BAF complex function in preimplantation development and embryonic stem cells

BAF complex components have varied roles throughout early development in mammals (Fig. 3). After fertilization, the transcriptionally inert zygotic genome is activated to initiate high transcriptional activity, a process known as zygotic genome activation (ZGA). BRG1 has essential roles in ZGA as it regulates global dimethyl H3K4 levels to control zygotic transcription (Bultman et al., 2006). After ZGA, blastomeres rapidly divide to form a compact blastula of 16-40 cells. By embryonic day 3 (E3), blastula cells polarize to form cells of the inner cell mass (ICM) and the outer layer of trophectoderm (TE).

Embryonic stem cells (ESCs) are derived from the ICM of blastocysts and are characterized by their properties of self-renewal and pluripotency. A network of core transcription factors (OCT4, SOX2 and NANOG) regulates gene expression to maintain pluripotency in ESCs and Polycomb group (PcG) proteins modify chromatin to prevent differentiation (Jaenisch and Young, 2008; Young, 2011). Several components of BAF chromatin-remodeling complexes have been implicated in this self-renewal and pluripotency transcriptional network (Table 1). For example, BRG1 is required to maintain ESC self-renewal and pluripotency (Fazzio et al., 2008; Ho et al., 2009b; Kidder et al., 2009), by activating the expression of core pluripotency transcription factors while repressing differentiation-specific genes. BRG1 binds to the promoter regions of key pluripotency genes, PcG genes and some of their target genes (Ho et al., 2009a; Kidder et al., 2009), and appears to act by modulating LIF/STAT3 signaling and Polycomb function (Ho et al., 2011).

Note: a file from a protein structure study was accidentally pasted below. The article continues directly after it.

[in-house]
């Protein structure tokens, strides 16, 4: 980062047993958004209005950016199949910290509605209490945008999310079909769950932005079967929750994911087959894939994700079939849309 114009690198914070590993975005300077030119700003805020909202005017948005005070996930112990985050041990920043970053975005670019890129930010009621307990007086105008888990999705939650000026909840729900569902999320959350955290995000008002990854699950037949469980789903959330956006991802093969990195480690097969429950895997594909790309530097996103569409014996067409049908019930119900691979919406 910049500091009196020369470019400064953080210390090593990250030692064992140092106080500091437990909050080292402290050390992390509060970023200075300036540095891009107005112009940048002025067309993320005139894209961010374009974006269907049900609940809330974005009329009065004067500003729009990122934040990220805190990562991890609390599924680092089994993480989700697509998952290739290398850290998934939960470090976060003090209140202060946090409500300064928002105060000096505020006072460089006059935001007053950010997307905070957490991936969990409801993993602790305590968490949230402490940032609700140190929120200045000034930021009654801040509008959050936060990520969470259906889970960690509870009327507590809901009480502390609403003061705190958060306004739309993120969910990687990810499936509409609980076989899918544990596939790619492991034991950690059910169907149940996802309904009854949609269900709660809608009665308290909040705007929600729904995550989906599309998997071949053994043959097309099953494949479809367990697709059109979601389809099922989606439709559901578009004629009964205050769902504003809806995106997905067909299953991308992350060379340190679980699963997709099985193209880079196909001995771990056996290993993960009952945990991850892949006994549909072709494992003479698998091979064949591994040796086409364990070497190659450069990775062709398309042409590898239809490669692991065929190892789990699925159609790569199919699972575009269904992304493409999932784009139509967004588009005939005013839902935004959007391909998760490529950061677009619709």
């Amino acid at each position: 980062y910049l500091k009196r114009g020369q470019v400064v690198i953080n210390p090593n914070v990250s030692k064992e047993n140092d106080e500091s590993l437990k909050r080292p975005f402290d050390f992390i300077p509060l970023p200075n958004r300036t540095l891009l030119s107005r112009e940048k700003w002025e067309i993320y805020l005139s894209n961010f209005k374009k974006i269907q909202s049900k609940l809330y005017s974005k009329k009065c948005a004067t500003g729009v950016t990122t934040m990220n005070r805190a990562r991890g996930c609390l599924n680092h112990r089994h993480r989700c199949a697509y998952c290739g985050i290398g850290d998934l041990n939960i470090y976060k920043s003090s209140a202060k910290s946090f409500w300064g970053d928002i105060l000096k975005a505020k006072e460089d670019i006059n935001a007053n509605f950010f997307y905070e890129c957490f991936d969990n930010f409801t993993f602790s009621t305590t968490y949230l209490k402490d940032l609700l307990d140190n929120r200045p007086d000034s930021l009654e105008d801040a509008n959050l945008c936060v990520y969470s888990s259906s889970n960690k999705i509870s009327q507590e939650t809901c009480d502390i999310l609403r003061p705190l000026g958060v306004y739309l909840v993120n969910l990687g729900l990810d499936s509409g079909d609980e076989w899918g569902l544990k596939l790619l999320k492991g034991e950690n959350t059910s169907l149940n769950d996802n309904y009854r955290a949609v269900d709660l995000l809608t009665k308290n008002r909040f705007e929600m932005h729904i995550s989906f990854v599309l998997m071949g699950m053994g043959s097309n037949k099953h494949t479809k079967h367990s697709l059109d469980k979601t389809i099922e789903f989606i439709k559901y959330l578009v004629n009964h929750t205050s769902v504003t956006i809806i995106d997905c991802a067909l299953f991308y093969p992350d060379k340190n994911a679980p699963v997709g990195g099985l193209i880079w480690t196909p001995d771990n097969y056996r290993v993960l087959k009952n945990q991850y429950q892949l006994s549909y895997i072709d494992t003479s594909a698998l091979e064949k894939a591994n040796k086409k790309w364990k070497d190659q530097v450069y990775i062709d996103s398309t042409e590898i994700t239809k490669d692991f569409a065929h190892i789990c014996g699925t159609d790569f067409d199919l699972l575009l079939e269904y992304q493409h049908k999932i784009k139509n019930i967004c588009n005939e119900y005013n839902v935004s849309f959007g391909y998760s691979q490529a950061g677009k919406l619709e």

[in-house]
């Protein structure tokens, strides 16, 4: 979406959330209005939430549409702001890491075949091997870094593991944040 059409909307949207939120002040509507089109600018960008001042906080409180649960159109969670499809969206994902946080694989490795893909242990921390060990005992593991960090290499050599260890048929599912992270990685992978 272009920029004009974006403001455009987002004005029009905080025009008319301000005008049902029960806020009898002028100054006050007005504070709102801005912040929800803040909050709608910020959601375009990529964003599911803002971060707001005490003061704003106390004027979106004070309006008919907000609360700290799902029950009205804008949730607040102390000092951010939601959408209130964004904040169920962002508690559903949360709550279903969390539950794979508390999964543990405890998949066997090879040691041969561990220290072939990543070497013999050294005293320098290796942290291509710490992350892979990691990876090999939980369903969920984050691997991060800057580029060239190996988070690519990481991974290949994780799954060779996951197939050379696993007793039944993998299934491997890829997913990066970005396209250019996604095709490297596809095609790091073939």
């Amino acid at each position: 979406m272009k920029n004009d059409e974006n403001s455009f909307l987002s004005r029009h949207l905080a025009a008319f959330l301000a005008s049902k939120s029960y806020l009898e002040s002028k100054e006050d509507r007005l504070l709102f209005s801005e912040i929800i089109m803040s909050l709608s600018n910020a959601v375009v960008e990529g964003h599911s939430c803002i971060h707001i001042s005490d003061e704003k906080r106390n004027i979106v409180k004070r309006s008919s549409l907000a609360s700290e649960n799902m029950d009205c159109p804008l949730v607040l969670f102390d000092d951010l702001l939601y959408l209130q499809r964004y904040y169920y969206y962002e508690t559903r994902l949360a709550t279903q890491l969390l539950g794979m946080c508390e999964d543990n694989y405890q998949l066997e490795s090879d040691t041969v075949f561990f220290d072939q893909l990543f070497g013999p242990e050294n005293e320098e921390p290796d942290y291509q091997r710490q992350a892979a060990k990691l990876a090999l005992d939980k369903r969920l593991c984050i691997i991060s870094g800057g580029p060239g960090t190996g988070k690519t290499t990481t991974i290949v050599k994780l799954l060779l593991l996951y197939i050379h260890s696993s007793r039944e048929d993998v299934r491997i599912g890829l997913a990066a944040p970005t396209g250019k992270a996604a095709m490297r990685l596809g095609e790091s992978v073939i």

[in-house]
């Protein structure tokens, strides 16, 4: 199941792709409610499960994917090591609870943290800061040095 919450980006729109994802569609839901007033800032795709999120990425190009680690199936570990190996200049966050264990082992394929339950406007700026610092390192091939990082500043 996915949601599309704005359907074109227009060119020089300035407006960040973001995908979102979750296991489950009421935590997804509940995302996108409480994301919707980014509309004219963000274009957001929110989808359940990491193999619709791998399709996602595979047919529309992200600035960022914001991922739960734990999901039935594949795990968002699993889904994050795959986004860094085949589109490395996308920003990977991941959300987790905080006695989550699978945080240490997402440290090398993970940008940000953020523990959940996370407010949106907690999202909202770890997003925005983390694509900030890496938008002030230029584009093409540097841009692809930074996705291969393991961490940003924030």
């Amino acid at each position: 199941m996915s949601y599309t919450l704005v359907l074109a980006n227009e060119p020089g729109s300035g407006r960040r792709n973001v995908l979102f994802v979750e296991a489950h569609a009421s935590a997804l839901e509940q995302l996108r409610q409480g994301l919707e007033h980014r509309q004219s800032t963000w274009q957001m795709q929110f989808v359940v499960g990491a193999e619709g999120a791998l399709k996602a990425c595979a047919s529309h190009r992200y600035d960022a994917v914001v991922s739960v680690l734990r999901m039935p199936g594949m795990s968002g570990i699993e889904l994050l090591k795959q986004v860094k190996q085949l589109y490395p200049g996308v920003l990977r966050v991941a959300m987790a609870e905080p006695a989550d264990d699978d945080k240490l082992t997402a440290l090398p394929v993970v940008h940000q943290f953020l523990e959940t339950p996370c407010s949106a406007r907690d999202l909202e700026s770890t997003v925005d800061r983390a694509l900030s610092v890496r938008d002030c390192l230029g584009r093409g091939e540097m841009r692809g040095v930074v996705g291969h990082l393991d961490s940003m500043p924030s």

In mouse ESCs, this specialized role of BRG1 is mediated by the formation of an ESC-specific BAF complex called esBAF, which contains BRG1, BAF155 and BAF60A but lacks BRM, BAF170 and BAF60C (Ho et al., 2009b). In human ESCs, however, esBAF complex composition is different; human esBAF contains both BAF155 and BAF170, and BAF170 is required to maintain human ESC pluripotency (Wade et al., 2015; Zhang et al., 2014). Accordingly, BAF170 depletion causes loss of pluripotency and its overexpression in human ESCs causes impaired differentiation to mesoderm and endoderm lineages. This is not due to the primed state of human ESCs versus the naive state of mouse ESCs but could be due to the inherent difference between mouse and human and might mark rodent-human divergence in BAF complex function. In addition to its role in maintaining pluripotency, BRG1 is essential during trophoblast development, where it represses Nanog via HDAC1-mediated H3K9/14 deacetylation (Carey et al., 2015) and Oct4 by a Cdx2-mediated mechanism (Wang et al., 2010). Thus, BRG1 appears to support self-renewal and pluripotency by chromatin remodeling and conditioning the genome for proper signaling while simultaneously repressing core pluripotency factors in non-ESC lineages.